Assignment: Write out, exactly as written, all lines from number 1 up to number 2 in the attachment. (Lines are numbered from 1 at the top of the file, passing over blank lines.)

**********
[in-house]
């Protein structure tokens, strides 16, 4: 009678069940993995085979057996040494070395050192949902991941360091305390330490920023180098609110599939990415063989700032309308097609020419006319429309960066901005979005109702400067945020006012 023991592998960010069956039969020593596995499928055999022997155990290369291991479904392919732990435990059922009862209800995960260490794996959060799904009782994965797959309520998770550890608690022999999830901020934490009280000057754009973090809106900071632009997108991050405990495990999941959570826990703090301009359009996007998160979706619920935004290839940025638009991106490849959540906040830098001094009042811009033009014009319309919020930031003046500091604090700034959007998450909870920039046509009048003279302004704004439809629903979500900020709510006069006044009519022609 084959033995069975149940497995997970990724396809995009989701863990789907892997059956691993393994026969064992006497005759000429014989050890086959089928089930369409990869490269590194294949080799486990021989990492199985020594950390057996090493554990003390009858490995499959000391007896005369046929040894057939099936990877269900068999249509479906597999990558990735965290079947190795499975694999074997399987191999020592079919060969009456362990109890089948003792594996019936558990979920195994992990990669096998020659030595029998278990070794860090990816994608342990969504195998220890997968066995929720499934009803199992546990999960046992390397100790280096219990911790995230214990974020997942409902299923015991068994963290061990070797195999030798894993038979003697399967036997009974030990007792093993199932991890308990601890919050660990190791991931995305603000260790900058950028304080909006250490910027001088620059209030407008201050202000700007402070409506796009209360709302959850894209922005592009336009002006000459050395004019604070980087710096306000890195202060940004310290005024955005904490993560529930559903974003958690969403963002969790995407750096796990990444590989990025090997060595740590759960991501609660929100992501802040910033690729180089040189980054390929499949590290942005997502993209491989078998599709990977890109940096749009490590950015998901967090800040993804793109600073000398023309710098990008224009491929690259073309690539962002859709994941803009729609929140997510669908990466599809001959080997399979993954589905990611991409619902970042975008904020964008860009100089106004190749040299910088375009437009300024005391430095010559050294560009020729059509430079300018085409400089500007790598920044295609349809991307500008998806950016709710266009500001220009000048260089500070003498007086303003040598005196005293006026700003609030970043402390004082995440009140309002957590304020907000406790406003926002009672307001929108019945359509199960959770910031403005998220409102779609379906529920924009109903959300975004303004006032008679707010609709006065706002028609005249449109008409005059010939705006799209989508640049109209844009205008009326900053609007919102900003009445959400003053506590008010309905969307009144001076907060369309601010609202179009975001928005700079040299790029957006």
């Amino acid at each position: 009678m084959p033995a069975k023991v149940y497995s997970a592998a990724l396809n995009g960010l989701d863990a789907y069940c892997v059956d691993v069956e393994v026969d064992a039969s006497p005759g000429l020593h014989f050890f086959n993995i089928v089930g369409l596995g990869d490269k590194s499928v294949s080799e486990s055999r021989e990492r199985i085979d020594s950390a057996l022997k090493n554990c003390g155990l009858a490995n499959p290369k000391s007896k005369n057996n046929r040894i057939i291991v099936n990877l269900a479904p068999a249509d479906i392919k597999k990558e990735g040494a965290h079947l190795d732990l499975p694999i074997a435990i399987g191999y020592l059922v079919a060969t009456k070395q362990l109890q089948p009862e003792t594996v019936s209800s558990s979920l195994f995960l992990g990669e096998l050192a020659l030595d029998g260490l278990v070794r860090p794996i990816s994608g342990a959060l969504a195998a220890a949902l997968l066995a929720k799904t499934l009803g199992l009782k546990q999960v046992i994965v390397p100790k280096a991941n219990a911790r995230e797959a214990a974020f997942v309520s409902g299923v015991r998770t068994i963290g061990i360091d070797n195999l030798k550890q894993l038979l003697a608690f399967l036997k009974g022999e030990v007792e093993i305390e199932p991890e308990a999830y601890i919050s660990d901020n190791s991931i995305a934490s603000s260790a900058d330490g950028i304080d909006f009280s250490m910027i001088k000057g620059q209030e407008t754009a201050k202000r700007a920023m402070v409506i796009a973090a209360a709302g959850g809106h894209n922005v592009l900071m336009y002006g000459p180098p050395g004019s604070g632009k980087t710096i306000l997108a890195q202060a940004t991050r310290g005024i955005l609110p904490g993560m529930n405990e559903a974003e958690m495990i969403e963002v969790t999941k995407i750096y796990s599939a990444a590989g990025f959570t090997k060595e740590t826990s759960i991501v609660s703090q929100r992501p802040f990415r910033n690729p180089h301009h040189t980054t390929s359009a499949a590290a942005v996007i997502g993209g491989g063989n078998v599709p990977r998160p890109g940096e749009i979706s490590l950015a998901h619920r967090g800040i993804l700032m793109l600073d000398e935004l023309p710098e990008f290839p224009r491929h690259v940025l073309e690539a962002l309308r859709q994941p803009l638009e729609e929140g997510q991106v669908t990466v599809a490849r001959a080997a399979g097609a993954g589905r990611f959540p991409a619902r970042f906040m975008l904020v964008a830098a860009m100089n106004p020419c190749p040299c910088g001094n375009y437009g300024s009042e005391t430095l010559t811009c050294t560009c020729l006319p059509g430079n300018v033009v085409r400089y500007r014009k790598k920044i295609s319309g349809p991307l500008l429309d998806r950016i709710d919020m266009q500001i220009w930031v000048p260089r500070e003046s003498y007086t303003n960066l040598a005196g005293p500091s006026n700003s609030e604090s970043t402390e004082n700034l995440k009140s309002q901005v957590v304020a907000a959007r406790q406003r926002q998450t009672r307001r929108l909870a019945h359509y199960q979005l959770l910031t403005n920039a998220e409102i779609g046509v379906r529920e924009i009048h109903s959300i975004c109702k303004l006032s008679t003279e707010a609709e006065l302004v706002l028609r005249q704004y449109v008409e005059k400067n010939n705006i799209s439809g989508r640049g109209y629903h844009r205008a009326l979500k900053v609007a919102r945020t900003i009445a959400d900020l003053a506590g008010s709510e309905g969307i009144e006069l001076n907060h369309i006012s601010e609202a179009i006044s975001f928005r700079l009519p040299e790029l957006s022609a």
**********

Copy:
[in-house]
């Protein structure tokens, strides 16, 4: 009678069940993995085979057996040494070395050192949902991941360091305390330490920023180098609110599939990415063989700032309308097609020419006319429309960066901005979005109702400067945020006012 023991592998960010069956039969020593596995499928055999022997155990290369291991479904392919732990435990059922009862209800995960260490794996959060799904009782994965797959309520998770550890608690022999999830901020934490009280000057754009973090809106900071632009997108991050405990495990999941959570826990703090301009359009996007998160979706619920935004290839940025638009991106490849959540906040830098001094009042811009033009014009319309919020930031003046500091604090700034959007998450909870920039046509009048003279302004704004439809629903979500900020709510006069006044009519022609 084959033995069975149940497995997970990724396809995009989701863990789907892997059956691993393994026969064992006497005759000429014989050890086959089928089930369409990869490269590194294949080799486990021989990492199985020594950390057996090493554990003390009858490995499959000391007896005369046929040894057939099936990877269900068999249509479906597999990558990735965290079947190795499975694999074997399987191999020592079919060969009456362990109890089948003792594996019936558990979920195994992990990669096998020659030595029998278990070794860090990816994608342990969504195998220890997968066995929720499934009803199992546990999960046992390397100790280096219990911790995230214990974020997942409902299923015991068994963290061990070797195999030798894993038979003697399967036997009974030990007792093993199932991890308990601890919050660990190791991931995305603000260790900058950028304080909006250490910027001088620059209030407008201050202000700007402070409506796009209360709302959850894209922005592009336009002006000459050395004019604070980087710096306000890195202060940004310290005024955005904490993560529930559903974003958690969403963002969790995407750096796990990444590989990025090997060595740590759960991501609660929100992501802040910033690729180089040189980054390929499949590290942005997502993209491989078998599709990977890109940096749009490590950015998901967090800040993804793109600073000398023309710098990008224009491929690259073309690539962002859709994941803009729609929140997510669908990466599809001959080997399979993954589905990611991409619902970042975008904020964008860009100089106004190749040299910088375009437009300024005391430095010559050294560009020729059509430079300018085409400089500007790598920044295609349809991307500008998806950016709710266009500001220009000048260089500070003498007086303003040598005196005293006026700003609030970043402390004082995440009140309002957590304020907000406790406003926002009672307001929108019945359509199960959770910031403005998220409102779609379906529920924009109903959300975004303004006032008679707010609709006065706002028609005249449109008409005059010939705006799209989508640049109209844009205008009326900053609007919102900003009445959400003053506590008010309905969307009144001076907060369309601010609202179009975001928005700079040299790029957006």